Growing up in a virtually monocultural, monolinguistic part of Northern Ireland, I’d had little if any exposure to other languages before I went for a French taster lesson at my prospective new secondary school at the age of 11. But from that day on I was hooked. The excitement of understanding that I could learn a code that would let me communicate with millions of people who might not speak English has never left me; I’m still fascinated by languages, how we learn them and how we might help people to learn them more effectively.
After studying French and German at St Andrews, including a year in Strasbourg and a term in Berlin, I began my working life as a secondary school foreign language teacher. After ten enjoyable years, and having become more and more involved in teacher education, I moved to Homerton College, Cambridge, to help co-ordinate the languages PGCE course. A final move to the Faculty of Education, where I am now based, has allowed me to continue my involvement with teachers, to work on a wide range of courses related to second language education and to focus my research in the fields of teacher learning, foreign languages pedagogy and languages policy.
My chief research interest has been how people’s beliefs about their capacity for language learning influences their motivation and progression. In particular, the focus has been on how the sociocultural environment (influenced by everything from government policy to school culture) influences such beliefs, and how we might develop pedagogical approaches that benefit and sustain language learning. For the last few years I have been researching metaphor as a way of accessing and shaping beliefs to make them conducive to language learning. The Creative Multilingualism project offers an exciting opportunity to work with Suzanne Graham in Strand 7 to understand whether students’ literacy and motivation are developed when they deal with texts containing figurative and metaphorical language that require them to produce creative and personal responses. The role of metaphor in this process is a key focus, and offers opportunities for collaboration across other strands on this project and with experts worldwide.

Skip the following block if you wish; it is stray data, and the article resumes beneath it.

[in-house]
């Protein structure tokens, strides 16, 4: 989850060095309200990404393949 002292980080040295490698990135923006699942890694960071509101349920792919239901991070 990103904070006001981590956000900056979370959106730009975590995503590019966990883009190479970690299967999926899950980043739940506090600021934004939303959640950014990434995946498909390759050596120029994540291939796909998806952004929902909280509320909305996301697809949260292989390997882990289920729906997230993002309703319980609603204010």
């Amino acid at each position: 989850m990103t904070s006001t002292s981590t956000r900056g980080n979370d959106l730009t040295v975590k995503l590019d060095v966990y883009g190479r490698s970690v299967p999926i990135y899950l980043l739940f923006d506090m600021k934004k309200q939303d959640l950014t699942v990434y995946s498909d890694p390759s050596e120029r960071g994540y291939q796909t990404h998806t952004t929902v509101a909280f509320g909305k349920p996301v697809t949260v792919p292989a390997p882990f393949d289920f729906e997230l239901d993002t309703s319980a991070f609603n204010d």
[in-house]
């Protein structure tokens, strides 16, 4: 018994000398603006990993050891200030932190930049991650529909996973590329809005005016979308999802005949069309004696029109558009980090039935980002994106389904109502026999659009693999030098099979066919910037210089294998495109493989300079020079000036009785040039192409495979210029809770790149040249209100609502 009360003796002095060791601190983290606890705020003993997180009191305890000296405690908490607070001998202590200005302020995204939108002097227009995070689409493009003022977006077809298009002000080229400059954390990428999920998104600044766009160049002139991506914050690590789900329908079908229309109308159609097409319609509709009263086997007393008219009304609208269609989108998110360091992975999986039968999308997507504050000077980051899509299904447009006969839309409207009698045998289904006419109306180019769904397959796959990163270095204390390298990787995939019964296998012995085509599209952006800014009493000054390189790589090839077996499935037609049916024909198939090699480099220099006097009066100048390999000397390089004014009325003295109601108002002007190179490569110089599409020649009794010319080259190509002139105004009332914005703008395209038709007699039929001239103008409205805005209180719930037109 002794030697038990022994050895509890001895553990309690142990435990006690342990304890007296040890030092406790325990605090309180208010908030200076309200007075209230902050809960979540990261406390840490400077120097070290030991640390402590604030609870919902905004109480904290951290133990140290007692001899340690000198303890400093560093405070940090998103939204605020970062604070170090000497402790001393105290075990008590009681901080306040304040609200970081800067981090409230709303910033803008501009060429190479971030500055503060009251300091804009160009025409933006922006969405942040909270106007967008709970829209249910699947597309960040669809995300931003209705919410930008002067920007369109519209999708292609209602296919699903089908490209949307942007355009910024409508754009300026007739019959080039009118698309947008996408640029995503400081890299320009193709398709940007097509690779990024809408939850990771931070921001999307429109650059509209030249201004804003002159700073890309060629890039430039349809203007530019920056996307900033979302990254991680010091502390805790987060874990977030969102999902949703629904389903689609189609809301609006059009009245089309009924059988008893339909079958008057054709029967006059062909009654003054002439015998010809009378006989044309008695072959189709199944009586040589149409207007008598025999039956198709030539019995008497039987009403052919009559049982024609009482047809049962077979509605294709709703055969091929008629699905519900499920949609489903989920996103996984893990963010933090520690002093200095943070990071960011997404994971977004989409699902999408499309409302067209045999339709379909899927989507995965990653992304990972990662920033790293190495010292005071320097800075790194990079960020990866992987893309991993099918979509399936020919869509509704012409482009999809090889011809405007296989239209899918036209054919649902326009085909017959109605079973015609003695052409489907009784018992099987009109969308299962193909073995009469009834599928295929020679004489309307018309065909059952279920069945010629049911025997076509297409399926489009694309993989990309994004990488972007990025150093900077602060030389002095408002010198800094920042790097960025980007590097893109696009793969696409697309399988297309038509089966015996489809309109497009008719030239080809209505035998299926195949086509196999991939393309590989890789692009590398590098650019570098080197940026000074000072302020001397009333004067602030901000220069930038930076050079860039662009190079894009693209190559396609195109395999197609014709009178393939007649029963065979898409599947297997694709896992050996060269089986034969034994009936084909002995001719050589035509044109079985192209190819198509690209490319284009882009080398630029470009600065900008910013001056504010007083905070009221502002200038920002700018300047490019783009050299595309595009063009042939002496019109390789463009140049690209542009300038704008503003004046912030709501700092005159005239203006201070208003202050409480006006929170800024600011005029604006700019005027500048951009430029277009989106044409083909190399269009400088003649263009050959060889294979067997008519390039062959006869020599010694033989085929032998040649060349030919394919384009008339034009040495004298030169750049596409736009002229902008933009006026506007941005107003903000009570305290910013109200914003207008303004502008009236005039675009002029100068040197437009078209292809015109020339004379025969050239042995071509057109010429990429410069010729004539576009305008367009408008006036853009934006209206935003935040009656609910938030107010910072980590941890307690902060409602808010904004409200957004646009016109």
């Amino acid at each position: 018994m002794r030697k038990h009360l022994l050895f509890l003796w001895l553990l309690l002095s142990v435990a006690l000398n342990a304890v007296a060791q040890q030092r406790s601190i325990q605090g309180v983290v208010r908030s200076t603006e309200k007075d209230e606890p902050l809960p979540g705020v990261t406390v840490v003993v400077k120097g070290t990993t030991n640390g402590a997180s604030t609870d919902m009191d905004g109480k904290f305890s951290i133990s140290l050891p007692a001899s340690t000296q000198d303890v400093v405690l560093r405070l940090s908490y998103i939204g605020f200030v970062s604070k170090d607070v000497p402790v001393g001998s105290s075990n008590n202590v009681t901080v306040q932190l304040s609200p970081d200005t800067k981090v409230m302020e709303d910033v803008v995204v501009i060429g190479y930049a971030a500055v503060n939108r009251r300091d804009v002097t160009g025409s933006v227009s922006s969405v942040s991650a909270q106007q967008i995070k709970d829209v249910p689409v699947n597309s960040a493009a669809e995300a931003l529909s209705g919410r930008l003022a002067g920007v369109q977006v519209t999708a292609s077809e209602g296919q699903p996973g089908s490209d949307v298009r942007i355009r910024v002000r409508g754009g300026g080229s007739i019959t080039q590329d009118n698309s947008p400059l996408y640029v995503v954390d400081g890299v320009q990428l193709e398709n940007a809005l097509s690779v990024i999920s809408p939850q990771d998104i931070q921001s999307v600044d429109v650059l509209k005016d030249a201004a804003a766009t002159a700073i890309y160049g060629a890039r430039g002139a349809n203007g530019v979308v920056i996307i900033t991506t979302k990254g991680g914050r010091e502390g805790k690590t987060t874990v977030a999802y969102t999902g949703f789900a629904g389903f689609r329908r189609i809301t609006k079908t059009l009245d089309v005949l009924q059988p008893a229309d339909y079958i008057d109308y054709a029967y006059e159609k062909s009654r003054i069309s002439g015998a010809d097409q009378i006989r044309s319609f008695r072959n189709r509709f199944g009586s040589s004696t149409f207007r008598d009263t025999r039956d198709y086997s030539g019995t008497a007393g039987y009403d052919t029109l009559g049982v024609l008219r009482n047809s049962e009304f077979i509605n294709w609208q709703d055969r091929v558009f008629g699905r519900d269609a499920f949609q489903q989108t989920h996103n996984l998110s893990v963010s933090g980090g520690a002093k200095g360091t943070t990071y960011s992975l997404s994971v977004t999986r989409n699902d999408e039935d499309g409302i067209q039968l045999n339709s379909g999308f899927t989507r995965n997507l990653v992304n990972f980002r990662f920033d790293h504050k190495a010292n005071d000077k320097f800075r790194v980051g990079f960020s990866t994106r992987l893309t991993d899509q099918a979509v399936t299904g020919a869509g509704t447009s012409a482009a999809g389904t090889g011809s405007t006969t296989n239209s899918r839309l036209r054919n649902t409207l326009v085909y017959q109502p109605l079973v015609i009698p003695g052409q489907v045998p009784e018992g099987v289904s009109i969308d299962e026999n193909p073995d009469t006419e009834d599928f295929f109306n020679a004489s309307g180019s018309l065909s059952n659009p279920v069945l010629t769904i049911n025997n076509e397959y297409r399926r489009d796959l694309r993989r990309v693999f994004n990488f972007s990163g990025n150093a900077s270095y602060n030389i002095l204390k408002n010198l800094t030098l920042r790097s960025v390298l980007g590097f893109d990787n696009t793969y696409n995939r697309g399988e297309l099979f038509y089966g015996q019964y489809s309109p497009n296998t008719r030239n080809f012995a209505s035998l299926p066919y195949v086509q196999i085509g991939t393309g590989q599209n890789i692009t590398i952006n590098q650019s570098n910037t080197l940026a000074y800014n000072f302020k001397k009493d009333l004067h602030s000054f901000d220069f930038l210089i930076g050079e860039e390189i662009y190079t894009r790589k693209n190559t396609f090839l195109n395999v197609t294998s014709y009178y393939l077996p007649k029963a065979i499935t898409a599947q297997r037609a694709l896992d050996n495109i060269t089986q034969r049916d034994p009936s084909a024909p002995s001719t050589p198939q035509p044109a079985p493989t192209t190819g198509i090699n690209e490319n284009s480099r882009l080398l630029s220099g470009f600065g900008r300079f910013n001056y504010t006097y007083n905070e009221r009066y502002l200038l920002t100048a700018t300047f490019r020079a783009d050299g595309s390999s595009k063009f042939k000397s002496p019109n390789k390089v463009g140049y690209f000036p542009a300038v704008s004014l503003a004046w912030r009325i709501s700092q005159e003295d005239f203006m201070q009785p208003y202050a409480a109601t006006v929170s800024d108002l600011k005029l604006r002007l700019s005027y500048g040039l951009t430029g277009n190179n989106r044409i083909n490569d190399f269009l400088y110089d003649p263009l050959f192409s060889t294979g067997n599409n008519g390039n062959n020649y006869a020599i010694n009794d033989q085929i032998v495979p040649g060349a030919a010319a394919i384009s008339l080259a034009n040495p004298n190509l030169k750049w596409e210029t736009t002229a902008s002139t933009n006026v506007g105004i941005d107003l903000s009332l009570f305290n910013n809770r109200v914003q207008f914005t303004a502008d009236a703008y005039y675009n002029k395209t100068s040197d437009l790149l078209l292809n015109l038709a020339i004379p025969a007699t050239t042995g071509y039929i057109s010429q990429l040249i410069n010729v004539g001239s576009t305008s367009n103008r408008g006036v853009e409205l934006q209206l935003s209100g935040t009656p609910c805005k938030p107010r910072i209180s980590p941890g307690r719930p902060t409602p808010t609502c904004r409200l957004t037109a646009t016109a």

Running in parallel with my ongoing attempts to get beyond beginners’ Spanish, I’m looking forward to learning a new language as part of the Creative Multilingualism team challenge, and am leaning towards Norwegian. Spennende tider og spennende muligheter!
Fisher, L. (forthcoming 2016) 'Researching learners' and teachers' beliefs about language using metaphor'. Encyclopedia of Language and Education. Volume 3. US: Springer.
Fisher, L. (2013) 'Discerning Change in Young Students’ Beliefs about their Language Learning through the use of Metaphor Elicitation in the Classroom', Research Papers in Education 28(3), 373-392
Evans, M. and Fisher, L. (2010) 'Translating policy into practice: the impact of the KS3 Framework for MFL on language teaching and learning in schools', Research Papers in Education, 25(4), 479-493
Evans, M. and Fisher, L. (2009) Language Learning at Key Stage 3: The Impact of the Key Stage 3 Modern Foreign Languages Framework and changes to the curriculum on provision and practice. DCSF.